Telling pregnant women to stop guzzling is not body-shaming


Telling pregnant women to stop guzzling is not body-shaming

Despite the militant reponse it will get, we have to speak truth to ordinary people, however unpalatable it is

Judith Woods

Legend has it that, in Ancient Rome, a slave was tasked with standing behind Julius Caesar and softly whispering into his ear: “Remember Caesar, thou art mortal.” Speaking truth to power was never easy, not least because if Julius had just stubbed his toe and wasn’t feeling particularly receptive, the slave would be swiftly dispatched and replaced.
My, how times have changed.
These days, speaking to those who govern us is as easy as a few keystrokes on Twitter and an updated Facebook status. It has become far harder to speak truth to ordinary people, even if they urgently need to hear and heed it.
We live in a hair-trigger culture where the instinct is to take offence, rather than advice. Even when the advice comes from leading experts in their field.
Michael Gove, the current UK environment secretary, once famously, foolishly, retorted that we had had enough of experts. May that phrase come back to haunt him next time he needs his big end bearings replaced or a hiatus hernia popped back where it belongs.
We do need experts because, on current showings, we are eating ourselves to death in front of tiny screens. It’s a pity – a wholly perverse pity – that perfectly reasonable exhortations to live healthily, eat less, move more and replace online gaming with face-to-face contact should be met with outrage. Even the most sober research figures into health are received with indignation and hostility.
When empirically proven facts are treated as calumny, it’s pretty evident that something has gone badly awry in the “democratisation” brought about by our hyperconnectivity.
I’m not sure when, exactly, truth became such a subjective concept. Or when Phil down the pub’s opinions gained the same, um, weight as the UK’s General Medical Council. But last week we learnt that a mother’s poor diet causes chemical changes in her unborn child’s genome. Results from a group including the University of Southampton and published in the International Journal of Obesity have demonstrated “epigenetic” changes in babies whose mothers gained a lot of weight in pregnancy. These alterations partly explain the child’s subsequent risk of obesity; your DNA is fixed at birth, but the extent to which different genes are expressed can be affected by your environment, a process known as epigenetics.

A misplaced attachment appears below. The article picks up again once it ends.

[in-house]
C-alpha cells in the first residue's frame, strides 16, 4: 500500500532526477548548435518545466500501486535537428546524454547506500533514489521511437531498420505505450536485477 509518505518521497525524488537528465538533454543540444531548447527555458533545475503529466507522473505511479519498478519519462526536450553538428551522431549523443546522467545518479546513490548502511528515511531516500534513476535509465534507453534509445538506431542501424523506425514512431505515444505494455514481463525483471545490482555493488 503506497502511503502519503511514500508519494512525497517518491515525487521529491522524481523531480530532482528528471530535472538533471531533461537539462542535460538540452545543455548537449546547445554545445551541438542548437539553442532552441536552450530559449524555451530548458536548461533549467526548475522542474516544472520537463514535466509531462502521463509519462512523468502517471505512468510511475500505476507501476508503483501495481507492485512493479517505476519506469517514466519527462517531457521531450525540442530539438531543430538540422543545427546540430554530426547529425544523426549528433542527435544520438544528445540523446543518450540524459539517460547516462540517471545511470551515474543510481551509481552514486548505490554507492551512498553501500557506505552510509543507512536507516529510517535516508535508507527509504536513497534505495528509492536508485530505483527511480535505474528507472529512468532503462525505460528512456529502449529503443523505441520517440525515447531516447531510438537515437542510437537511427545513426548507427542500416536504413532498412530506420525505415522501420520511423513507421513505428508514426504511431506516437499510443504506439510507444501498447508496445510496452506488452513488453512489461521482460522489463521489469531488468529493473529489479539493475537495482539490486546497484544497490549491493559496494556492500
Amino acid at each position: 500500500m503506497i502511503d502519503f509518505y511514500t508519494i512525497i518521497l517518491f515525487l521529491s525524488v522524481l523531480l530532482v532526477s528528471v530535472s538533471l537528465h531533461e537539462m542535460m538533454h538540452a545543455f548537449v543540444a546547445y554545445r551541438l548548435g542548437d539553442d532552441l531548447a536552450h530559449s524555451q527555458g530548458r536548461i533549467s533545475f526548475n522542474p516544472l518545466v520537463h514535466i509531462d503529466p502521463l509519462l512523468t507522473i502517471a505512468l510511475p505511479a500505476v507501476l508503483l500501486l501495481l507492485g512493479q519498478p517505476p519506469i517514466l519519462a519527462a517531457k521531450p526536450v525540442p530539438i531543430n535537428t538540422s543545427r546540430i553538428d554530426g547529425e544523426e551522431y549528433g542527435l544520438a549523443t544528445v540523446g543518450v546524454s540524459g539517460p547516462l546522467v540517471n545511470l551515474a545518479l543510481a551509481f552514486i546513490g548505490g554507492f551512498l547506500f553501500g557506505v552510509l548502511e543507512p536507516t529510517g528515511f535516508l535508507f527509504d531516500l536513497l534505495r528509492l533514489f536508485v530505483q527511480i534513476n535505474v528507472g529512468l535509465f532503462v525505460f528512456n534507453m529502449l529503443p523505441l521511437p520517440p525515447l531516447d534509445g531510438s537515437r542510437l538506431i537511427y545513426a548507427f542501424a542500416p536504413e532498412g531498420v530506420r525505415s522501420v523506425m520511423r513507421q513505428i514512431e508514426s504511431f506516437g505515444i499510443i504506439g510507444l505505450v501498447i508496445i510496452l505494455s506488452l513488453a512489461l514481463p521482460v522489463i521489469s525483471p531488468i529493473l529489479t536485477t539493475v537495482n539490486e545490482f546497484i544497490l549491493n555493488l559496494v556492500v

Previous studies have shown that mothers who put on more weight in pregnancy tended to have children who were more prone to obesity, even when socio-economic factors were taken into consideration. The good news is that combating obesity can begin in the womb by ensuring pregnant women do not overeat and have a healthy diet. I have to say, if I’d known this I would not have binged on salmon and cream cheese bagels in my first pregnancy, egg mayonnaise and warm Fanta in my second. Neither of my children is partial to any of these foods, aside from the odd sneaky six pack of Fanta Zero I hide in the basement and secretly drink with the younger one. But it is mollifying – horrifying – to think my several-kilogram weight gain could have had serious consequences for my unborn children.
What struck me most about these findings were the words of one of the report’s co-authors who said they “now needed to work out how best to advise pregnant women”. Once upon a time simply saying “stop with the pasties, here’s a natural yoghurt and an extra apple” would have been enough. But these days even health professionals are terrified of the militant response to anything that resembles “body-shaming”.
Despite the established fact that obese women are less likely to conceive, there is always an outcry over discrimination every time an IVF clinic sensibly turns away someone who is plus-sized and politely asks them to return when they have reached a healthier weight. Not so long ago the Royal College of Physicians mooted the idea of recognising obesity as an illness rather than a lifestyle choice. Ostensibly, it would reduce the stigma surrounding overweight people, but I fear it would backfire very quickly.
Take the new study by the University of East Anglia that has shown lesbian women are 41% more likely to be overweight than heterosexual women. For bisexual women the figure is 24%. Does that mean their sexual identity causes illness? Good luck explaining the nuances to a minority understandably weary of being ostracised and suspicious of being labelled as “other”.
Gay men, on the other hand, are three times more likely to be underweight than straight men. That’s not healthy either, but it sounds more like psychosocial pressures at work than a medical condition.
What do I know? I’m no expert, you may say. I’m not, but I would counter that it doesn’t take a professor of metabolic medicine to be concerned by the prevalence of such extremes.
As a parent, how can I not feel anguish for the 24,000 British kids aged 10 and 11 who are formally classified as “severely obese” by the National Child Measurement Programme. Those may not be my children or your children, but this is our society and we need to do better by the next generation. If that means urging – all right, offending – pregnant women not to eat for two, well then so be it.
It’s important and necessary for those in power to speak truth to the people, however unpalatable it may be. I’m just very glad it isn’t me who has to spread the message.
– © The Daily Telegraph

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